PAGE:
Front Page Titles (by Subject) TO WILSON CARY NICHOLAS J. MSS. - The Works, vol. 8 (Correspondence 1793-1798)
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TO WILSON CARY NICHOLAS J. MSS. - Thomas Jefferson, The Works, vol. 8 (Correspondence 1793-1798) 
The Works of Thomas Jefferson, Federal Edition (New York and London, G.P. Putnam’s Sons, 1904-5). Vol. 8
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TO WILSON CARY NICHOLASJ. MSS.
Monticello, Nov. 22, 1794.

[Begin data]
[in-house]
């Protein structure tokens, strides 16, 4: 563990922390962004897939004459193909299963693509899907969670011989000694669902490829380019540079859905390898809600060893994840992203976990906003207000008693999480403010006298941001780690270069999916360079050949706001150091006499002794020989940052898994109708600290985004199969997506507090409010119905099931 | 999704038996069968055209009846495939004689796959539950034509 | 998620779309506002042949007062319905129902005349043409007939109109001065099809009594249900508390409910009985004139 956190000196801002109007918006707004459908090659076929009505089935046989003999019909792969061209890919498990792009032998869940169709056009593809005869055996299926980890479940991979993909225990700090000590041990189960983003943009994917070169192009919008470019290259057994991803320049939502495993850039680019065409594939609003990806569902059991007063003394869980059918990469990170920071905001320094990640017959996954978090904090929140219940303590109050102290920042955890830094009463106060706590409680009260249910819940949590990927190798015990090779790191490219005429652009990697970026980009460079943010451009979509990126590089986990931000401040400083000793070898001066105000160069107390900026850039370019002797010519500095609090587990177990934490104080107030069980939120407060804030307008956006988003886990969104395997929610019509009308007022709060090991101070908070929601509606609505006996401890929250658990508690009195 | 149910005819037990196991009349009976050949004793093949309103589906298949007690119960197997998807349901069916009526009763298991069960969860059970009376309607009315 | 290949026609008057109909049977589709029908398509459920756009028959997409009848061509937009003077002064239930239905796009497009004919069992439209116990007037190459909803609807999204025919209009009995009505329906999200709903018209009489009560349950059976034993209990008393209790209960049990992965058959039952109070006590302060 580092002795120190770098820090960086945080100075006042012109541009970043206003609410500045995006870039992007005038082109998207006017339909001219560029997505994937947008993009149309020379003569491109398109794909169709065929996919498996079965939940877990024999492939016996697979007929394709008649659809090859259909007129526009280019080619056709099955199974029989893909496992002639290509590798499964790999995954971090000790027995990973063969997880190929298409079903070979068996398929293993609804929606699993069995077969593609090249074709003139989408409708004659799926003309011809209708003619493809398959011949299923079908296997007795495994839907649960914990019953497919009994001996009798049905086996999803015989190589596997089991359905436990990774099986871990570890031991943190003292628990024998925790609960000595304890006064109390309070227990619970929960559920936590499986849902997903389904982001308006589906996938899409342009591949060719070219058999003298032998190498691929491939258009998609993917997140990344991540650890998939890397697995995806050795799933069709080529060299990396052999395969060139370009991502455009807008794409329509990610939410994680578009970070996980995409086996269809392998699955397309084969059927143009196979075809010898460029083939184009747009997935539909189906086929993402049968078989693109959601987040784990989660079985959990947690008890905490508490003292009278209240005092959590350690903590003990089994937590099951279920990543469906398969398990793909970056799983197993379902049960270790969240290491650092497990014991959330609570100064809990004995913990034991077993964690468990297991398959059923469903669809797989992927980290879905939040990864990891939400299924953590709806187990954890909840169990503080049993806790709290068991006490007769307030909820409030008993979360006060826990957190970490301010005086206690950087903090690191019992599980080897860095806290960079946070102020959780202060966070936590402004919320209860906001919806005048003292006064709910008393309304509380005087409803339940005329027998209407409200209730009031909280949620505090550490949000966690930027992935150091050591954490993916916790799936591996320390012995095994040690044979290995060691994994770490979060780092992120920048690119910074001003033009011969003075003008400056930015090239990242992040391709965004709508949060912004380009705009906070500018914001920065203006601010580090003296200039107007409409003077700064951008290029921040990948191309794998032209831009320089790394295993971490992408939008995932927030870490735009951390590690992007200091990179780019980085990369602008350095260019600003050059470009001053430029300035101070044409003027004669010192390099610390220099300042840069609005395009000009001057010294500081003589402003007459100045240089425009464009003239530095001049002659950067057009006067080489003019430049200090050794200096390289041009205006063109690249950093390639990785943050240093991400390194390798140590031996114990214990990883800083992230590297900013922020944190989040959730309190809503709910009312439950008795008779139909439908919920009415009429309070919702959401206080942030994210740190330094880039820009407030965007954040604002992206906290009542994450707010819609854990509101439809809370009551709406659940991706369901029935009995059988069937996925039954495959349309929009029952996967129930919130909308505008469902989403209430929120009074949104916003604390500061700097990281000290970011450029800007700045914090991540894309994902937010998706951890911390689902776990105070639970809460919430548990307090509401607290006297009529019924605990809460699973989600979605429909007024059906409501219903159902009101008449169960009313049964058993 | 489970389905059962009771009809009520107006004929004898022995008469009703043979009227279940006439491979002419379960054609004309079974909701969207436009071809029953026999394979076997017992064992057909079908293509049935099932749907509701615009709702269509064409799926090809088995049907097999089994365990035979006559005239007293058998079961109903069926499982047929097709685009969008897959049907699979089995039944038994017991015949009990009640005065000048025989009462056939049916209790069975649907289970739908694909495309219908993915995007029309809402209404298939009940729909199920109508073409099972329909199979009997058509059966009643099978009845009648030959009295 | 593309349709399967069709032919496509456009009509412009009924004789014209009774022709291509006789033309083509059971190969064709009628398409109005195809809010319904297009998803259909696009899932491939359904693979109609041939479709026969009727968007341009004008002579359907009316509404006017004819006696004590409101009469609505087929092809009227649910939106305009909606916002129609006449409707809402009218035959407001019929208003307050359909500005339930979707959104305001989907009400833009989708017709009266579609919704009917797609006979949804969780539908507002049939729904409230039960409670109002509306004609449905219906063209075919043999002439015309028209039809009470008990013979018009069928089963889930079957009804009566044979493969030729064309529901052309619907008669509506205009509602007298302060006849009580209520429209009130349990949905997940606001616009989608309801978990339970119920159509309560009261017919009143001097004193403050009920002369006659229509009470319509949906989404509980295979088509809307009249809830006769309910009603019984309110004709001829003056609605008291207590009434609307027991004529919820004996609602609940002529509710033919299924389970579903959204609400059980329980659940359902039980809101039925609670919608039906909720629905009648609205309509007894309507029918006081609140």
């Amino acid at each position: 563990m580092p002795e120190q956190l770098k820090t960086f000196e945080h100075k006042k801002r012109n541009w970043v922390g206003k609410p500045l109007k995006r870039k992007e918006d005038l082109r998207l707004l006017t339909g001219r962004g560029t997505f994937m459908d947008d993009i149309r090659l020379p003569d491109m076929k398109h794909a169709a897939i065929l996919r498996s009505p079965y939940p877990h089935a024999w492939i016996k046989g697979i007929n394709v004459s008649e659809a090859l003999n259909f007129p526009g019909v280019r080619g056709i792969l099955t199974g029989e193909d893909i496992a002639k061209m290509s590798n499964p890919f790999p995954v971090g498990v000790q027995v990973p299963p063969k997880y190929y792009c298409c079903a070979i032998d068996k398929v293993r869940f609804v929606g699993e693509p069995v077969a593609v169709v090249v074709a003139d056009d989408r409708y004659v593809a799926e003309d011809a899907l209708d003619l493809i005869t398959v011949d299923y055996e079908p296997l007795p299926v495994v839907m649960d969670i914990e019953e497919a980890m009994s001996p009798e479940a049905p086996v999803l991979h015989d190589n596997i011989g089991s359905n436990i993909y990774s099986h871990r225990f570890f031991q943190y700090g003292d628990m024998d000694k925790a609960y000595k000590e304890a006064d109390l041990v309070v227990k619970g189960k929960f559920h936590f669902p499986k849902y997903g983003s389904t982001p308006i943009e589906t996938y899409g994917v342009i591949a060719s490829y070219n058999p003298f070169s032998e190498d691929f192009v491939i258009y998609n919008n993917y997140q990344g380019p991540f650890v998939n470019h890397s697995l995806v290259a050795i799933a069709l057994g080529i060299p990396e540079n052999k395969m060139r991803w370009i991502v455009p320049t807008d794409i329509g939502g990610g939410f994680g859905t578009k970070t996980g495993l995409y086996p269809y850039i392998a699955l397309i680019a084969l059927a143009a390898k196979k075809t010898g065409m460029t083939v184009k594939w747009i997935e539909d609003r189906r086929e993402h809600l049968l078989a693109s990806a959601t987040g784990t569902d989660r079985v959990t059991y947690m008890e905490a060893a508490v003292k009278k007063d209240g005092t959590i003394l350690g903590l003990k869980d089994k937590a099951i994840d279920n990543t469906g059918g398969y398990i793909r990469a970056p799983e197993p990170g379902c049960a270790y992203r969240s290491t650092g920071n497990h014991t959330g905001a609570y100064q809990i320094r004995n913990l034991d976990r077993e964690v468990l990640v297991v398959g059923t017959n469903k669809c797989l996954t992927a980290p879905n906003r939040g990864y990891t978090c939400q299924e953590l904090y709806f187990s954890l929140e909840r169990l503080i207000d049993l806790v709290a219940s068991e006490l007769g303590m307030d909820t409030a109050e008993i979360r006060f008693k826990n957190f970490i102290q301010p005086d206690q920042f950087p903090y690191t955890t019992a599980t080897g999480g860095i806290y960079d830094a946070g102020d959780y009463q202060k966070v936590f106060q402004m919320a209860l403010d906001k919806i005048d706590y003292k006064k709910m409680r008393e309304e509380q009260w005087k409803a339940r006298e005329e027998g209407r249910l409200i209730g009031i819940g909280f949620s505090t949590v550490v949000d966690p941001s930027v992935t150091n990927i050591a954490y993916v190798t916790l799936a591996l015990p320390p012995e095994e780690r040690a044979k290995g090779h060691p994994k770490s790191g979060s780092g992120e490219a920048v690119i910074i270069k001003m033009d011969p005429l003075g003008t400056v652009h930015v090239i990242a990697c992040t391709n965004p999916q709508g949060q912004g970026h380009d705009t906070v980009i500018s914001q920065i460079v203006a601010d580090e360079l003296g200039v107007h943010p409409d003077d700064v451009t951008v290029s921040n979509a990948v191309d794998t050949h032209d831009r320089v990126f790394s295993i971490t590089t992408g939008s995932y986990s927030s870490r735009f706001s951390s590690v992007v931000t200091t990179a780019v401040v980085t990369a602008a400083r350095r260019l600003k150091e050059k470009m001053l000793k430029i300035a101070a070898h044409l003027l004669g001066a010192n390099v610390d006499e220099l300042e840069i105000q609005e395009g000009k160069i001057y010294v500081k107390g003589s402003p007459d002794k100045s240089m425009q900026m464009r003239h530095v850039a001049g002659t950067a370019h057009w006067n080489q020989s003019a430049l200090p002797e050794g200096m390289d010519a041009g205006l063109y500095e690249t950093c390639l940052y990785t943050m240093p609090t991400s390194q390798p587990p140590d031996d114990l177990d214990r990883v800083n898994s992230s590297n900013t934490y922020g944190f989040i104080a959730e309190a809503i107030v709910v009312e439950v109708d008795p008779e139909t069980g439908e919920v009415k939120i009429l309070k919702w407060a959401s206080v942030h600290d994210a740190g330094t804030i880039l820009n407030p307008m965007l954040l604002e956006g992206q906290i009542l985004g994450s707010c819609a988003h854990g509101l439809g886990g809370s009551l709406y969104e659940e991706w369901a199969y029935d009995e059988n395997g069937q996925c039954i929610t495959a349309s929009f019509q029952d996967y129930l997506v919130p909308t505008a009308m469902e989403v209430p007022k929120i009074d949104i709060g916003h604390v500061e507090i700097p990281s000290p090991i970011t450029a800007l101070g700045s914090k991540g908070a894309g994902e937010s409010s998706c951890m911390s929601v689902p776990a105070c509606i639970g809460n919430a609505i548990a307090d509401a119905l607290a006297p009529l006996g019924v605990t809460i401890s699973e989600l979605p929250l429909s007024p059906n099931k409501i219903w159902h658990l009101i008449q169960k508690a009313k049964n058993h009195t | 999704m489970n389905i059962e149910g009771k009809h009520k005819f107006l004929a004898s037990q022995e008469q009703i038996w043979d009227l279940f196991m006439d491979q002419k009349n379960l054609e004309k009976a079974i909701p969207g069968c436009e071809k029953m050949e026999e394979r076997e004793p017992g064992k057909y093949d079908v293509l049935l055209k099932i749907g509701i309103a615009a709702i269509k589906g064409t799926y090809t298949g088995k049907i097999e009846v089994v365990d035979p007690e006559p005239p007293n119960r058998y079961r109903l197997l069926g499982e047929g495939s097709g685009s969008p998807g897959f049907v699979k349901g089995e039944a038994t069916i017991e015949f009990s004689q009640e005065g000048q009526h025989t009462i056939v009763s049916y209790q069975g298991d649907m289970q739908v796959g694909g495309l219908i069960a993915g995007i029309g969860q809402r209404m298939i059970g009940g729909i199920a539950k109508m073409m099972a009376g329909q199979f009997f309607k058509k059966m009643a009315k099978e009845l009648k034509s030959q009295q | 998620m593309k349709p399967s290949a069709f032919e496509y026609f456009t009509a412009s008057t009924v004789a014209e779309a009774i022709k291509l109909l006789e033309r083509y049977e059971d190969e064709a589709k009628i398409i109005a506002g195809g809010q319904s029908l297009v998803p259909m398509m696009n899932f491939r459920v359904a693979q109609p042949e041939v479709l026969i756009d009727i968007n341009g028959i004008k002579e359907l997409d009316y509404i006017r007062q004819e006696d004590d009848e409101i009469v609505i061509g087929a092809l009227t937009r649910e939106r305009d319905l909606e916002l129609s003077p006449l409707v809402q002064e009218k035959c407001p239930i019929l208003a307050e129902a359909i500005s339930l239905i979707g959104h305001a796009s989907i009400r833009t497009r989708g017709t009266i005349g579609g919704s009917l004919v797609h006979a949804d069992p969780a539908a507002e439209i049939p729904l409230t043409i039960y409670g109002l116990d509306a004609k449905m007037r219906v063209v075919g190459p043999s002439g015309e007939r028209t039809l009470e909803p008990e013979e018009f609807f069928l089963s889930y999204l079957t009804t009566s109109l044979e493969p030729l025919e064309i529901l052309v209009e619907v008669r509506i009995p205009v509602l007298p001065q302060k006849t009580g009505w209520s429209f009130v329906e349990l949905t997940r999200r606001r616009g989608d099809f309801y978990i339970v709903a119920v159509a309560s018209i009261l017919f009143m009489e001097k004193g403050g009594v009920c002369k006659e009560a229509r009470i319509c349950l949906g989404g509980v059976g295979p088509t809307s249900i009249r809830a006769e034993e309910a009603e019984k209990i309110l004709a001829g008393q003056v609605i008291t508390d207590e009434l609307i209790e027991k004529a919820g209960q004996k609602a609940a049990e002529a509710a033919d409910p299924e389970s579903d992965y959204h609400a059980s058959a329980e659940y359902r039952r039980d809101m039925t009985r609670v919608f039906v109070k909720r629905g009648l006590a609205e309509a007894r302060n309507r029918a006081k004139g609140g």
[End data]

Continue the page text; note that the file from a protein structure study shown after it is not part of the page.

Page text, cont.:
I take the liberty of enclosing for your perusal & consideration a proposal from a mr. D’Ivernois, a Genevan, of considerable distinction for science and patriotism, & that, too, of the republican kind, tho you will see that he does not carry it so far as our friends of the National Assembly of France. While I was at Paris, I knew him as an exile from his democratic principles, the aristocracy having then the upper hand in Geneva. He is now obnoxious to the democratic party. The sum of his proposition is to translate the academy of Geneva in a body to this country. You know well that the colleges of Edinburgh & Geneva, as seminaries of science, are considered as the two eyes of Europe; While Great Britain & America give the preference to the former, all other countries give it to the latter. I am fully sensible that two powerful obstacles are in the way of this proposition. 1st. The expense: 2dly. The communication of science in foreign languages; that is to say, in French or Latin; but I have been so long absent from my own country as to be an incompetent judge either of the force of the objections, or of the dispositions of those who are to decide on them. The respectability of mr. D’Ivernois’ character, & that, too, of the proposition, require an answer from me, and that it should be given on due inquiry. He desires secrecy to a certain degree for the reasons which he explains. What I have to request of you, my dear Sir, is, that you will be so good as to consider his proposition, to consult on it’s expediency and practicability with such gentlemen of the Assembly as you think best, & take such other measures as you shall find eligible to discover what would be the sense of that body, were the proposition to be hazarded to them. If yourself & friends approve of it, and think there is hope that the Assembly would do so, your zeal for the good of our country in general, & the promotion of science, as an instrument towards that, will, of course, induce you and them to bring it forward in such a way as you shall judge best. If, on the contrary, you disapprove of it yourselves, or think it would be desperate with the Assembly, be so good as to return it to me with such information as I may hand forward to mr. D’Ivernois, to put him out of suspense. Keep the matter by all means out of the public papers, and particularly, if you please, do not couple my name with the proposition if brought forward, because it is much my wish to be in nowise implicated in public affairs. It is necessary for me to appeal to all my titles for giving you this trouble, whether founded in representation, patriotism or friendship. The last, however, as the broadest, is that on which I wish to rely, being with sentiments of very cordial esteem, dear Sir, your sincere friend and humble servant.